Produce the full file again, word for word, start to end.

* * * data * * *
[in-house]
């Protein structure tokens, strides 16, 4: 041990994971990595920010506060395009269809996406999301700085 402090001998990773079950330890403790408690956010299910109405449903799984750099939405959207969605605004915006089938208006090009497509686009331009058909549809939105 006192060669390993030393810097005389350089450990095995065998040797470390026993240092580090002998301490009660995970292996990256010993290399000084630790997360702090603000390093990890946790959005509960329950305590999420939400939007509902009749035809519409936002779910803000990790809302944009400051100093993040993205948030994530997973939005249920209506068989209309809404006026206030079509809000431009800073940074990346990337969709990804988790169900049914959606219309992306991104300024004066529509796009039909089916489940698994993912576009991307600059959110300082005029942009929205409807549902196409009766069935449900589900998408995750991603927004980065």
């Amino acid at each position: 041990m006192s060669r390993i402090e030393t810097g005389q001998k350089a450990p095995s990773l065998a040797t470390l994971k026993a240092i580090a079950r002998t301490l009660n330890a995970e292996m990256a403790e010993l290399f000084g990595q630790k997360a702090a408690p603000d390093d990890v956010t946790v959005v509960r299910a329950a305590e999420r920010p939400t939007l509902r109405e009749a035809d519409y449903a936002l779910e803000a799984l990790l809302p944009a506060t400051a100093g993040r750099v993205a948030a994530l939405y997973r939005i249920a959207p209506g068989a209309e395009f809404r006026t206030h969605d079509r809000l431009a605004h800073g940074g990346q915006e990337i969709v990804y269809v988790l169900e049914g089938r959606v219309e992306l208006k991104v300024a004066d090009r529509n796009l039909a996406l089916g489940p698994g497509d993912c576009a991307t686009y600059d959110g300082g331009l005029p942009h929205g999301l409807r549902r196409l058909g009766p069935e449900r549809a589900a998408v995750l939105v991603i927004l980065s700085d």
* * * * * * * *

[in-house]
């Protein structure tokens, strides 16, 4: 041990994971990595920010506060395009269809996406999301700085 402090001998990773079950330890403790408690956010299910109405449903799984750099939405959207969605605004915006089938208006090009497509686009331009058909549809939105 006192060669390993030393810097005389350089450990095995065998040797470390026993240092580090002998301490009660995970292996990256010993290399000084630790997360702090603000390093990890946790959005509960329950305590999420939400939007509902009749035809519409936002779910803000990790809302944009400051100093993040993205948030994530997973939005249920209506068989209309809404006026206030079509809000431009800073940074990346990337969709990804988790169900049914959606219309992306991104300024004066529509796009039909089916489940698994993912576009991307600059959110300082005029942009929205409807549902196409009766069935449900589900998408995750991603927004980065």
């Amino acid at each position: 041990m006192s060669r390993i402090e030393t810097g005389q001998k350089a450990p095995s990773l065998a040797t470390l994971k026993a240092i580090a079950r002998t301490l009660n330890a995970e292996m990256a403790e010993l290399f000084g990595q630790k997360a702090a408690p603000d390093d990890v956010t946790v959005v509960r299910a329950a305590e999420r920010p939400t939007l509902r109405e009749a035809d519409y449903a936002l779910e803000a799984l990790l809302p944009a506060t400051a100093g993040r750099v993205a948030a994530l939405y997973r939005i249920a959207p209506g068989a209309e395009f809404r006026t206030h969605d079509r809000l431009a605004h800073g940074g990346q915006e990337i969709v990804y269809v988790l169900e049914g089938r959606v219309e992306l208006k991104v300024a004066d090009r529509n796009l039909a996406l089916g489940p698994g497509d993912c576009a991307t686009y600059d959110g300082g331009l005029p942009h929205g999301l409807r549902r196409l058909g009766p069935e449900r549809a589900a998408v995750l939105v991603i927004l980065s700085d």